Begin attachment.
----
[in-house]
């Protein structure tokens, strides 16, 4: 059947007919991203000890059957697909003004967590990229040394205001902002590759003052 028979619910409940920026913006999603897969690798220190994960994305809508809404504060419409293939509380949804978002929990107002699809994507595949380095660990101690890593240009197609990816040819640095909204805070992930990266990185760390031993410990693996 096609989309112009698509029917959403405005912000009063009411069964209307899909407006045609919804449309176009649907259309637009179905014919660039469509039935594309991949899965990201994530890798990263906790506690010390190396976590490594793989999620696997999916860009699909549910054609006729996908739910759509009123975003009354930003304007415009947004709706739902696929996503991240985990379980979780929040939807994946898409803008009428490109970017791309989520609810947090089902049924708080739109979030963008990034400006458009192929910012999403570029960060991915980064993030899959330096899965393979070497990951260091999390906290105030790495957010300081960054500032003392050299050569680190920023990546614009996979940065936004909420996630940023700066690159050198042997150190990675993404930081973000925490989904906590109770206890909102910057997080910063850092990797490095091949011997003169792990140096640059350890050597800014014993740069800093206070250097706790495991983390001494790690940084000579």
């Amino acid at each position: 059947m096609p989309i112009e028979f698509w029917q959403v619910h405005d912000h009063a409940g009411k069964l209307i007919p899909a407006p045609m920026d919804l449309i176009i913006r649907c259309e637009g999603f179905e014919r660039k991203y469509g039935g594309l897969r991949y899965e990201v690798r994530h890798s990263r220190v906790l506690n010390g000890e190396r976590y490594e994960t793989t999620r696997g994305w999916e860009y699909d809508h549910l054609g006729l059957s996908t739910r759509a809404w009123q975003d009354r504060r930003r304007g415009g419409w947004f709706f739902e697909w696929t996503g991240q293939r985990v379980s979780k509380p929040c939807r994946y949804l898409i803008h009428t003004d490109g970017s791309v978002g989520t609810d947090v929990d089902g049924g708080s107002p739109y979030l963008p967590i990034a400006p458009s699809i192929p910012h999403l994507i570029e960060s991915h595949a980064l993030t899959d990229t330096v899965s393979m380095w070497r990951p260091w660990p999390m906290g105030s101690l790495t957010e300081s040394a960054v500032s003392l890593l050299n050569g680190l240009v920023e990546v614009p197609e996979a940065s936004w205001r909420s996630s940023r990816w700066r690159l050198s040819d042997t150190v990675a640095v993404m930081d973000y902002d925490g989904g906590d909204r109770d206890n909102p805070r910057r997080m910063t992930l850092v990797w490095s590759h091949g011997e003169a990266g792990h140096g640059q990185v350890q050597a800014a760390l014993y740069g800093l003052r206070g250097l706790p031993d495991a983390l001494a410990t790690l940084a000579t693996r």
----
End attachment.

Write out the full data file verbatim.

[in-house]
């Protein structure tokens, strides 16, 4: 059947007919991203000890059957697909003004967590990229040394205001902002590759003052 028979619910409940920026913006999603897969690798220190994960994305809508809404504060419409293939509380949804978002929990107002699809994507595949380095660990101690890593240009197609990816040819640095909204805070992930990266990185760390031993410990693996 096609989309112009698509029917959403405005912000009063009411069964209307899909407006045609919804449309176009649907259309637009179905014919660039469509039935594309991949899965990201994530890798990263906790506690010390190396976590490594793989999620696997999916860009699909549910054609006729996908739910759509009123975003009354930003304007415009947004709706739902696929996503991240985990379980979780929040939807994946898409803008009428490109970017791309989520609810947090089902049924708080739109979030963008990034400006458009192929910012999403570029960060991915980064993030899959330096899965393979070497990951260091999390906290105030790495957010300081960054500032003392050299050569680190920023990546614009996979940065936004909420996630940023700066690159050198042997150190990675993404930081973000925490989904906590109770206890909102910057997080910063850092990797490095091949011997003169792990140096640059350890050597800014014993740069800093206070250097706790495991983390001494790690940084000579």
């Amino acid at each position: 059947m096609p989309i112009e028979f698509w029917q959403v619910h405005d912000h009063a409940g009411k069964l209307i007919p899909a407006p045609m920026d919804l449309i176009i913006r649907c259309e637009g999603f179905e014919r660039k991203y469509g039935g594309l897969r991949y899965e990201v690798r994530h890798s990263r220190v906790l506690n010390g000890e190396r976590y490594e994960t793989t999620r696997g994305w999916e860009y699909d809508h549910l054609g006729l059957s996908t739910r759509a809404w009123q975003d009354r504060r930003r304007g415009g419409w947004f709706f739902e697909w696929t996503g991240q293939r985990v379980s979780k509380p929040c939807r994946y949804l898409i803008h009428t003004d490109g970017s791309v978002g989520t609810d947090v929990d089902g049924g708080s107002p739109y979030l963008p967590i990034a400006p458009s699809i192929p910012h999403l994507i570029e960060s991915h595949a980064l993030t899959d990229t330096v899965s393979m380095w070497r990951p260091w660990p999390m906290g105030s101690l790495t957010e300081s040394a960054v500032s003392l890593l050299n050569g680190l240009v920023e990546v614009p197609e996979a940065s936004w205001r909420s996630s940023r990816w700066r690159l050198s040819d042997t150190v990675a640095v993404m930081d973000y902002d925490g989904g906590d909204r109770d206890n909102p805070r910057r997080m910063t992930l850092v990797w490095s590759h091949g011997e003169a990266g792990h140096g640059q990185v350890q050597a800014a760390l014993y740069g800093l003052r206070g250097l706790p031993d495991a983390l001494a410990t790690l940084a000579t693996r």